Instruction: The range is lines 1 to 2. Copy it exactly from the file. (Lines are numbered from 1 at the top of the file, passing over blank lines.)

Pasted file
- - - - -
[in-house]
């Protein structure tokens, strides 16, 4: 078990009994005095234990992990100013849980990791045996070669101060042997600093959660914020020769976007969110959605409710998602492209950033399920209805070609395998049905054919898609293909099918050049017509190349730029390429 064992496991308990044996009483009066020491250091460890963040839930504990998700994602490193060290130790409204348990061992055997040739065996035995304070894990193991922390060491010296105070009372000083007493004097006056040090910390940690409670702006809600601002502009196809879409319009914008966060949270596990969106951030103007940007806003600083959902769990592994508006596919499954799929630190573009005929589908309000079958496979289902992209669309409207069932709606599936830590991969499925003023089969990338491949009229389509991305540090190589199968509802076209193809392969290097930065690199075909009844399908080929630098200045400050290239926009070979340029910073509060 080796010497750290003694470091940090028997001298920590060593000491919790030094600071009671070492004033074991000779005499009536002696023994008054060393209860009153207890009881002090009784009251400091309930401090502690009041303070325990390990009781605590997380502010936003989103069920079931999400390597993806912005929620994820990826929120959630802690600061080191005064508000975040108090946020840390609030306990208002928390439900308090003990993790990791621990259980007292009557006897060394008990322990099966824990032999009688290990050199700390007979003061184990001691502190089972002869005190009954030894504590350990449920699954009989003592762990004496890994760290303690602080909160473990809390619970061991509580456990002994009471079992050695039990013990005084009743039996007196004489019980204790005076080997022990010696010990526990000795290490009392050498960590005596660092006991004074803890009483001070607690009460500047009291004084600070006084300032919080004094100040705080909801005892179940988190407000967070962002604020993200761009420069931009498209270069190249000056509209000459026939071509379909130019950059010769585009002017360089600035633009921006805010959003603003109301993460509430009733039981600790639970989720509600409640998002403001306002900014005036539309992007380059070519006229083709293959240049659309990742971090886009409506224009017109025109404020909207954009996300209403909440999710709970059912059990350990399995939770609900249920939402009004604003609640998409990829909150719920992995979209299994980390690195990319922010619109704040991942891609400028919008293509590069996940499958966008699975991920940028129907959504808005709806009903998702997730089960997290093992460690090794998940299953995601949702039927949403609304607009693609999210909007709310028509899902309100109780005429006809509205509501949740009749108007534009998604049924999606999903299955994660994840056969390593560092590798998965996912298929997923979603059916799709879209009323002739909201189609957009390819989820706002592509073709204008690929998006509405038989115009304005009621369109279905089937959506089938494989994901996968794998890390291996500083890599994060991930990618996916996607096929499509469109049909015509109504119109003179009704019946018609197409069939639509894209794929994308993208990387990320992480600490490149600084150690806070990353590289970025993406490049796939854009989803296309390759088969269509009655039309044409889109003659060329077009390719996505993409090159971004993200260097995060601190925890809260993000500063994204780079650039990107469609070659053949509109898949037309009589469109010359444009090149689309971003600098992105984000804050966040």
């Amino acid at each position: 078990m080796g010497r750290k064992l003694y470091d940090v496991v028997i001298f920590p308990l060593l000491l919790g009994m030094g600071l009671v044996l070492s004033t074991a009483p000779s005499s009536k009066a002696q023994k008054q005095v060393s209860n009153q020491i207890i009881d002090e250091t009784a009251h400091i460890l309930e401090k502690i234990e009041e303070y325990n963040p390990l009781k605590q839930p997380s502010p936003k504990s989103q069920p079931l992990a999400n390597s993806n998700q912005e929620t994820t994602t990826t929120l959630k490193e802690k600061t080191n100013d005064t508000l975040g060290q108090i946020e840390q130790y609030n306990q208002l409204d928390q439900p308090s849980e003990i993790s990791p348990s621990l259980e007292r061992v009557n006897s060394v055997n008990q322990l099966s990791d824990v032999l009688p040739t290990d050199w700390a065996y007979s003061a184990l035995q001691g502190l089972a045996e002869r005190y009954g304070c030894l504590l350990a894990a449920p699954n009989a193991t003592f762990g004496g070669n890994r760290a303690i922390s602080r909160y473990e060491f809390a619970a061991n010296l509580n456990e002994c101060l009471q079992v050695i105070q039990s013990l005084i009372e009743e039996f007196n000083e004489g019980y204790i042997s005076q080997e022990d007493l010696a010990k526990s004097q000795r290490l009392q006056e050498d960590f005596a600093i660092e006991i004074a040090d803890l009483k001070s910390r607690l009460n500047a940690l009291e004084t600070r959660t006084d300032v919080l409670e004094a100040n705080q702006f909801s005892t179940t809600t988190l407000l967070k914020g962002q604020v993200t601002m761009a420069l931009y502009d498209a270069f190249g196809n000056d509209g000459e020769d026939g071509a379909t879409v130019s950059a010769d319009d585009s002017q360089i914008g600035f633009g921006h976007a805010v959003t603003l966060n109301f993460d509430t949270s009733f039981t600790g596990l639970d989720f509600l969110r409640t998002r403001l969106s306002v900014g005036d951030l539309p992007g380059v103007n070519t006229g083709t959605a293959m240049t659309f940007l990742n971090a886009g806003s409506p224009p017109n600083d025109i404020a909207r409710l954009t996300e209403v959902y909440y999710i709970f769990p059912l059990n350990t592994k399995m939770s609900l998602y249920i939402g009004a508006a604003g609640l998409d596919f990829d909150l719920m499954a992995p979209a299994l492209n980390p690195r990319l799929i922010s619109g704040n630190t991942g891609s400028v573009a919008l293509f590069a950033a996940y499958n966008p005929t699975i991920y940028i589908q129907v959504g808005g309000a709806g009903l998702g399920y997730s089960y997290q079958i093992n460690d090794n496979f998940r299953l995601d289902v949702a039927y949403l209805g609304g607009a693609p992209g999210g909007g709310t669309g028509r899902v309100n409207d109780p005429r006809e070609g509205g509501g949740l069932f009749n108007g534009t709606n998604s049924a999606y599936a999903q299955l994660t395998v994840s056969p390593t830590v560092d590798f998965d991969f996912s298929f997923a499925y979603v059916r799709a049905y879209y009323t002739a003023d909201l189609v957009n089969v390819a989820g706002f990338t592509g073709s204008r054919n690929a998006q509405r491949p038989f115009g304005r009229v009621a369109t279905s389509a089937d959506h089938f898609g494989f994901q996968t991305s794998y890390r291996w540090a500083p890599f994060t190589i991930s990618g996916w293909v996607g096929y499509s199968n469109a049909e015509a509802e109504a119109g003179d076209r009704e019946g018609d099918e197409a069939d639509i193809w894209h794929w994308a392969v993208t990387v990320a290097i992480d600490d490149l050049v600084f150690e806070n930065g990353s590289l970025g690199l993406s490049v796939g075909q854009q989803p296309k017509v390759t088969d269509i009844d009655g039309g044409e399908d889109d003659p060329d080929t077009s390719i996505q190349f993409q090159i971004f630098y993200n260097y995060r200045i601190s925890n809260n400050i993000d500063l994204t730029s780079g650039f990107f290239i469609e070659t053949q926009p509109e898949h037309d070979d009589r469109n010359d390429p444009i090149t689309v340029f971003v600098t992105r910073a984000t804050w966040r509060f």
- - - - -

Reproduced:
[in-house]
């Protein structure tokens, strides 16, 4: 078990009994005095234990992990100013849980990791045996070669101060042997600093959660914020020769976007969110959605409710998602492209950033399920209805070609395998049905054919898609293909099918050049017509190349730029390429 064992496991308990044996009483009066020491250091460890963040839930504990998700994602490193060290130790409204348990061992055997040739065996035995304070894990193991922390060491010296105070009372000083007493004097006056040090910390940690409670702006809600601002502009196809879409319009914008966060949270596990969106951030103007940007806003600083959902769990592994508006596919499954799929630190573009005929589908309000079958496979289902992209669309409207069932709606599936830590991969499925003023089969990338491949009229389509991305540090190589199968509802076209193809392969290097930065690199075909009844399908080929630098200045400050290239926009070979340029910073509060 080796010497750290003694470091940090028997001298920590060593000491919790030094600071009671070492004033074991000779005499009536002696023994008054060393209860009153207890009881002090009784009251400091309930401090502690009041303070325990390990009781605590997380502010936003989103069920079931999400390597993806912005929620994820990826929120959630802690600061080191005064508000975040108090946020840390609030306990208002928390439900308090003990993790990791621990259980007292009557006897060394008990322990099966824990032999009688290990050199700390007979003061184990001691502190089972002869005190009954030894504590350990449920699954009989003592762990004496890994760290303690602080909160473990809390619970061991509580456990002994009471079992050695039990013990005084009743039996007196004489019980204790005076080997022990010696010990526990000795290490009392050498960590005596660092006991004074803890009483001070607690009460500047009291004084600070006084300032919080004094100040705080909801005892179940988190407000967070962002604020993200761009420069931009498209270069190249000056509209000459026939071509379909130019950059010769585009002017360089600035633009921006805010959003603003109301993460509430009733039981600790639970989720509600409640998002403001306002900014005036539309992007380059070519006229083709293959240049659309990742971090886009409506224009017109025109404020909207954009996300209403909440999710709970059912059990350990399995939770609900249920939402009004604003609640998409990829909150719920992995979209299994980390690195990319922010619109704040991942891609400028919008293509590069996940499958966008699975991920940028129907959504808005709806009903998702997730089960997290093992460690090794998940299953995601949702039927949403609304607009693609999210909007709310028509899902309100109780005429006809509205509501949740009749108007534009998604049924999606999903299955994660994840056969390593560092590798998965996912298929997923979603059916799709879209009323002739909201189609957009390819989820706002592509073709204008690929998006509405038989115009304005009621369109279905089937959506089938494989994901996968794998890390291996500083890599994060991930990618996916996607096929499509469109049909015509109504119109003179009704019946018609197409069939639509894209794929994308993208990387990320992480600490490149600084150690806070990353590289970025993406490049796939854009989803296309390759088969269509009655039309044409889109003659060329077009390719996505993409090159971004993200260097995060601190925890809260993000500063994204780079650039990107469609070659053949509109898949037309009589469109010359444009090149689309971003600098992105984000804050966040």